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Tuesday, June 8, 1999



City & County of Honolulu


Group opposes
plan to increase
real property taxes

A City Council resolution
raises tax rates for every
category of property

By Pat Omandam
Star-Bulletin

Tapa

John B. Harmon III doesn't need a reminder that small business is hurting in Hawaii. He sees it every time he looks for a telephone number.

"I know so many people that are gone now," he said. "I go through my Rolodex from three years ago, and a full third of them are out of business. It is just at a critical point."

Harmon, owner of the Other Type, a marketing and advertising graphics company in Kalihi, is a member of the Taxpayer Coalition, a group of Honolulu business and residential property owners who oppose a City Council resolution that raises real property tax rates for every category of property in Honolulu.

The coalition wants the public to testify against the measure at its final hearing tomorrow before the Council. The resolution is part of a package of bills that make up the city's proposed $1.031 billion operating budget.

Instead of raising property tax rates, the coalition wants the Council and city administration to find ways to reduce government and run it more efficiently, said Jay Fidell, coalition spokesman and member of the Building and Managers Association.

"This group, we would much rather see the bell tolling for Resolution 99-71 than for the state of Hawaii," he said. "Clearly, the best choice is to kill this bill."

The coalition's actions come on the heels of a large newspaper ad published yesterday and paid for by Council members John Henry Felix, Donna Kim and Mufi Hannemann.

The three -- ousted from Council power May 17 -- said city government isn't doing enough to cut spending. They want the public to testify in favor of less government spending and no higher taxes.

Here's a breakdown of points made in the ad, and the response by Council leadership and city administration officials:

Bullet Property taxes. The three Council members contend Mayor Jeremy Harris wants to increase property taxes next year, specifically 13 percent for condo and apartment owners; 10 percent for agricultural lands, 9 percent for industrial lands; and 4.5 percent for single-family residences.

Response: There are no increases in property taxes, only an adjustment on how much people pay in property taxes. On average, people will pay the same amount of tax they paid the year before, said Budget Committee Chairwoman Rene Mansho.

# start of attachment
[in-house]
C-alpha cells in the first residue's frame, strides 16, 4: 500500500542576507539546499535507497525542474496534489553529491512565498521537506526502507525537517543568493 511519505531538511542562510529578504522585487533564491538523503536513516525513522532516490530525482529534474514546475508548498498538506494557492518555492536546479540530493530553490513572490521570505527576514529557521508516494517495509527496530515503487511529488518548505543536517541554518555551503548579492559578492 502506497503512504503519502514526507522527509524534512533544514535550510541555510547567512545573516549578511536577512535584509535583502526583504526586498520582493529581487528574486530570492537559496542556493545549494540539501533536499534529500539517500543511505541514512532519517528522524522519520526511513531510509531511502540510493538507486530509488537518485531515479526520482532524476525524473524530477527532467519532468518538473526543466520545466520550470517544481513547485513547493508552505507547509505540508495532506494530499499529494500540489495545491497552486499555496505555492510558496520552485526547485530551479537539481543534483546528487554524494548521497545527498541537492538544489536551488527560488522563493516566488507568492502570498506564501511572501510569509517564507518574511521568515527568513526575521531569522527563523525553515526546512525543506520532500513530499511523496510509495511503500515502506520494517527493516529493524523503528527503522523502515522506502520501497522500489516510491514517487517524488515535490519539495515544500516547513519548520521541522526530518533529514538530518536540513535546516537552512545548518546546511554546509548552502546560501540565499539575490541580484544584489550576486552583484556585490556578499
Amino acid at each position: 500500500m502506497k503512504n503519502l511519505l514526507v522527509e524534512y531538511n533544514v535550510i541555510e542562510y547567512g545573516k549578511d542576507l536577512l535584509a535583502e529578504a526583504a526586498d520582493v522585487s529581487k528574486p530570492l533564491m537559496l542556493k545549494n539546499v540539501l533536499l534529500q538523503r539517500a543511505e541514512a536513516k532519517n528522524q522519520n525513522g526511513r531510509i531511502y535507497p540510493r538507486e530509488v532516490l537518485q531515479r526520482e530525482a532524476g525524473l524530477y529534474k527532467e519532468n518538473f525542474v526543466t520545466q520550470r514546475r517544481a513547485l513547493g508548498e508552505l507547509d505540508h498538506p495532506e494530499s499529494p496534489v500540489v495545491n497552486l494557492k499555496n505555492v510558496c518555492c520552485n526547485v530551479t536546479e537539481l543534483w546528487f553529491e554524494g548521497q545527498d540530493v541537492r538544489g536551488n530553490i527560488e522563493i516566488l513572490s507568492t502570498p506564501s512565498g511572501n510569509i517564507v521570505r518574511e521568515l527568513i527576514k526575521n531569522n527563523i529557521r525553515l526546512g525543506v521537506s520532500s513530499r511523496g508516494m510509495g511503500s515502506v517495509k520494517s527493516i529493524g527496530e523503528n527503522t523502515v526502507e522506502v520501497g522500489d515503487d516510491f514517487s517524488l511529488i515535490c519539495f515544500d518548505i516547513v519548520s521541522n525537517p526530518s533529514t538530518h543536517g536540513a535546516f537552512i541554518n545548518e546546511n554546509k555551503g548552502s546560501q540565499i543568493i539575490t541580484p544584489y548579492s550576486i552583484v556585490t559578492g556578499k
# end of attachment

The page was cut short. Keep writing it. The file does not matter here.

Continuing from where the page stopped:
Mansho said the average single-family homeowner paid $986 last year and the average apartment/condo owner paid $614 last year. They will pay about the same this year, she said. The adjustment is needed to ensure city services that deal with health and safety -- the Council's priority -- are maintained, she said.

Bullet Fees: The ad states the Council and Harris want to increase the motor vehicle registration fee by 100 percent.

Response: The fee will go up from $10 to $20 under the proposed budget, but it is part of an overall city policy to make people who use specific city services pay more for it, Mansho said. "A lot of people don't own a car," she said. "We're just assessing the users of the service the fee."

Mansho said the Council this summer will study similar fee changes for other city-subsidized services, such as municipal golf and TheBus fares.

Bullet Spending: The three contend the Council's latest budget increases rather than cuts government spending. For example, it adds $8.5 million in the city operating budget; increases the city construction budget by a net $15 million; and expands the city work force by 24 positions.

Response: Mansho explained the state Legislature this year funded $39 million in retroactive union pay raises and gave it to the counties to pay its public workers.

But rather than increasing the city operating budget by $39 million to accommodate the pay raise, Mansho said the Council leadership and the mayor agreed to defer some projects so that the operating budget increased only by $8.5 million.

City Director Malcolm Tom said the proposed capital improvement budget actually reduces spending from $352.9 million last year to $267.6 million this year, or $85.3 million less.

Mansho explained the $15 million net increase stated in the ad is due to a Council change in spending policy on the purchase of equipment.



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